it now - if I could." He was lost in thought. "There's something in
his eyes - that Greek. I'd like to be inside that black skull of his a
minute." He sauntered across the room and went out.

The eyes of the chief of police looked after him vaguely. He drew a
column of figures toward him and began to add it - starting at the bottom
and travelling slowly up. He was computing his revenues for the coming



Achilles found Philip Harris at luncheon, and waited for him to come
back, and laid his plan before him.

The millionaire listened, and nodded once or twice, and took up the
receiver and gave an order. "He'll be at your place every day," he said
to Achilles as he hung it up. "You tell him what you want - and let me
know if there's anything else - money - ?" He looked at him.

But Achilles shook his head. "I got money," he said quickly. "I get
money - six - seven dollar - every day. I do good business!"

The millionaire smiled, a little bitterly. "I do good business, too; but
it doesn't seem to count much. Well - let me know - " He held out his hand
and Achilles took it and hesitated and looked at the seamed red face
that waited for him to go - then he went quietly out.

He would have liked to speak swift words of hope - they rode high in his
heart - but something in the face put him off and he went out into the
sunshine and walked fast. He looked far ahead as he went, smiling softly
at his dream. And now and then a man passed him - and looked back and
smiled too - a shrew, tolerant, grown-up smile.

At ten o'clock the next morning Philip Harris's big touring car drew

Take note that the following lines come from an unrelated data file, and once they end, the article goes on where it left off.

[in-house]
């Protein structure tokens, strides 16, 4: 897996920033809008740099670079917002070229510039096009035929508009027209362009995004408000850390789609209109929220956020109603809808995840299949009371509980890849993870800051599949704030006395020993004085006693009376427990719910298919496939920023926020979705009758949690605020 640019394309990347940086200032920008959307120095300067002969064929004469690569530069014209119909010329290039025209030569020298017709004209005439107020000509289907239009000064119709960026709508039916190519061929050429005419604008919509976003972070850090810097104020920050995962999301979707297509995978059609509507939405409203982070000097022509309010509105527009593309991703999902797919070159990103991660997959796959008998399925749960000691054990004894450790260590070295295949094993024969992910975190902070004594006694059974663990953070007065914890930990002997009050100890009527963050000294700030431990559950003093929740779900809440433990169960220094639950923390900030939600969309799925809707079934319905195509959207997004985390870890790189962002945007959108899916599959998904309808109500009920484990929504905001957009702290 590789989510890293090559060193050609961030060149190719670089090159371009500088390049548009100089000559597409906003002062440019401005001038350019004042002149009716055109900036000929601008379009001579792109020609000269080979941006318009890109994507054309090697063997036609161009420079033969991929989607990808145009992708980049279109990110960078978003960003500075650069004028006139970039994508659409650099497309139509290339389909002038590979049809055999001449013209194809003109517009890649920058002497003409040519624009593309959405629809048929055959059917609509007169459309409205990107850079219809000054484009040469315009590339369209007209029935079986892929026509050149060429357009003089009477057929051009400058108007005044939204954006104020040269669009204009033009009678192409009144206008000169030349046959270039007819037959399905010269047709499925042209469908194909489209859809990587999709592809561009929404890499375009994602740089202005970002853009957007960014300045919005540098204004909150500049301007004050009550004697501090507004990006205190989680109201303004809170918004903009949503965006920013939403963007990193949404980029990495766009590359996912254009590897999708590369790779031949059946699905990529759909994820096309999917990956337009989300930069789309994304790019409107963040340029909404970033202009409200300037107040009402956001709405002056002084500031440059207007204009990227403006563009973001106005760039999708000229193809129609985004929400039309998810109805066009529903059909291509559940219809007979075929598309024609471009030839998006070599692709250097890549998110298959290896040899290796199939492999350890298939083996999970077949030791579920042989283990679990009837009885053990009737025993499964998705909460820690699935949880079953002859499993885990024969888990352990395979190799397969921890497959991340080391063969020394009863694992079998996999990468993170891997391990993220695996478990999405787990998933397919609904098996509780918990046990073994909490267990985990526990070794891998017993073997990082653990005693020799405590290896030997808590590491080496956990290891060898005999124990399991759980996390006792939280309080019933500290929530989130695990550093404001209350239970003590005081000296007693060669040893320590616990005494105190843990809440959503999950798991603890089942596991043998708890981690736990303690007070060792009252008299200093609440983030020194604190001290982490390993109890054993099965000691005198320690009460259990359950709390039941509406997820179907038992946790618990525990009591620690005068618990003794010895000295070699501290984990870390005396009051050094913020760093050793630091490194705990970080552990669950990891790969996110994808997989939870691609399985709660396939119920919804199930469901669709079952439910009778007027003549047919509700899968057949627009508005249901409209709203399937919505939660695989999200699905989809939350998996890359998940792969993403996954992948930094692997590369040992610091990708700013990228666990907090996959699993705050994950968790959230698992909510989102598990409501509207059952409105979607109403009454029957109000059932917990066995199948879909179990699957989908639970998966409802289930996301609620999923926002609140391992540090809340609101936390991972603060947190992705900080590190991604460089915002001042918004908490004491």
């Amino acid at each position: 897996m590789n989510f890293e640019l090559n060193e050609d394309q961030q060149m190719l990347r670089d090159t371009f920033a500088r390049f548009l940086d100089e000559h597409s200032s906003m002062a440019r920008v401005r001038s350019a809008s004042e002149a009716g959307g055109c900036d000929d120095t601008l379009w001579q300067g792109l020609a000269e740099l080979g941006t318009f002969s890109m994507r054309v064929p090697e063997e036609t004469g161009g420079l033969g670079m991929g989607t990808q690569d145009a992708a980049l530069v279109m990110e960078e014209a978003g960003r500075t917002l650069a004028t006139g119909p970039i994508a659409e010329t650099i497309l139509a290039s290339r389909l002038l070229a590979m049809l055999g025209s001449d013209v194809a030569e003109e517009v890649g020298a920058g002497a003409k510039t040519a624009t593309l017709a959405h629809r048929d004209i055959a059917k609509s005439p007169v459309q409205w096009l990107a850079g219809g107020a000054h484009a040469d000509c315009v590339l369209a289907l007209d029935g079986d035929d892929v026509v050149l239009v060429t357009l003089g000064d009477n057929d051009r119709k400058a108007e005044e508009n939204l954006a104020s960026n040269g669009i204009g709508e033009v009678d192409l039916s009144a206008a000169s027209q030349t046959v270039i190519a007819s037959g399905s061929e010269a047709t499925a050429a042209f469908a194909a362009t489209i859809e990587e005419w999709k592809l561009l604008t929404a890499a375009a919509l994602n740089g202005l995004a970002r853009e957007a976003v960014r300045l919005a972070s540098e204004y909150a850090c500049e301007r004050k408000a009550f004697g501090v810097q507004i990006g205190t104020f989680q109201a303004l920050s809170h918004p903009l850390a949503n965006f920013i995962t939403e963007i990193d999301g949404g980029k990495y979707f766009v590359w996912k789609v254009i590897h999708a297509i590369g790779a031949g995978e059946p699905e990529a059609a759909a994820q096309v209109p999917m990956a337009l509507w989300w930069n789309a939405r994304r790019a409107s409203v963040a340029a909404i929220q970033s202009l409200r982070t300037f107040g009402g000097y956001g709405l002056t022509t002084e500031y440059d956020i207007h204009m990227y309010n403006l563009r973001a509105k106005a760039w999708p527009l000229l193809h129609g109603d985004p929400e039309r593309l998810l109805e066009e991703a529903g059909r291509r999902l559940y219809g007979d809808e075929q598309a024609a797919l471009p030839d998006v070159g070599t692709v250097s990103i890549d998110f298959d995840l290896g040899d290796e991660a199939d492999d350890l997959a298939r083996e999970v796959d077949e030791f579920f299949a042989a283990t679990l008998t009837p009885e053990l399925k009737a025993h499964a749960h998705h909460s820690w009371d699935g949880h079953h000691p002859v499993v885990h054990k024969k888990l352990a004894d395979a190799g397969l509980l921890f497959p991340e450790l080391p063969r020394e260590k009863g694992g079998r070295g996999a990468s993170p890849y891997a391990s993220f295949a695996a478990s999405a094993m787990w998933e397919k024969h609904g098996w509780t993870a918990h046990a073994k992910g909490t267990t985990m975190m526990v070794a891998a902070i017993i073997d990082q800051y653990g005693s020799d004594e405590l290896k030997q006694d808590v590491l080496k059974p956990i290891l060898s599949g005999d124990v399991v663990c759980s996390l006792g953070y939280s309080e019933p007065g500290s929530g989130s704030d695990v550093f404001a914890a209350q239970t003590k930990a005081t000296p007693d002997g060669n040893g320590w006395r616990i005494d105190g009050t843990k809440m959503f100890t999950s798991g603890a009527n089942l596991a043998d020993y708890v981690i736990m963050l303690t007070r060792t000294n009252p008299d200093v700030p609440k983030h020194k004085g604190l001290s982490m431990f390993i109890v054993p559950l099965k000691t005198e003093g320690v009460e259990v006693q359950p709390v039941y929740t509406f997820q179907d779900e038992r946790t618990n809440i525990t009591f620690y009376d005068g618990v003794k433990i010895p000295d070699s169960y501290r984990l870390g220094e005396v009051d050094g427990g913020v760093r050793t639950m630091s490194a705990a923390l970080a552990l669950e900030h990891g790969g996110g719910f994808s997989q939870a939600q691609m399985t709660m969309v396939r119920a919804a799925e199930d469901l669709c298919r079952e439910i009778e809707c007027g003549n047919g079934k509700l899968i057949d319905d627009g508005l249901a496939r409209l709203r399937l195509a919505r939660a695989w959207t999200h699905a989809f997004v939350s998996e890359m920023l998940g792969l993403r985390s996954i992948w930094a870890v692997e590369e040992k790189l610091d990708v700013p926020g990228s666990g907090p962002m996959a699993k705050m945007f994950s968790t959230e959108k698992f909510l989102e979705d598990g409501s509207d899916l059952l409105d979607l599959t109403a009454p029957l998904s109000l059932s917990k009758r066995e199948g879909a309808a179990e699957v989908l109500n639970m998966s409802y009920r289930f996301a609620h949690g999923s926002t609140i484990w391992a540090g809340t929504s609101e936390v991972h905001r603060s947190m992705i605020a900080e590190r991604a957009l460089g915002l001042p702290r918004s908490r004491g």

up in front of the striped awning; it gave a little plaintive honk - and
stood still. Achilles came to the door with swift look. He turned back
to the shop. "I go," he said to Alcibiades, and stepped across the
pavement, and was off.

At two o'clock he returned to the shop, his face covered with big beads
of perspiration, his hat gone and his eyes shining - and, without a word,
he went about the shop with his wonted air of swift-moving silence.
But the next day he was off again, and the next; and Alcibiades grew
accustomed to the long car slipping up and the straight, slim figure
sliding into it and taking its place and disappearing down the street.

Where Achilles went on these excursions, or what he did, no one knew.
Promptly at two each day he returned - always dishevelled and alert, but
wearing a look of triumph that sat strangely on the quiet Greek reserve.
It could not be said that Achilles strutted as he walked, but he had an
air of confidence, as if he were seeing things - things far ahead - that
were coming to him on the long road.

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Online LibraryJennette Barbour Perry LeeMr. Achilles → online text (page 6 of 9)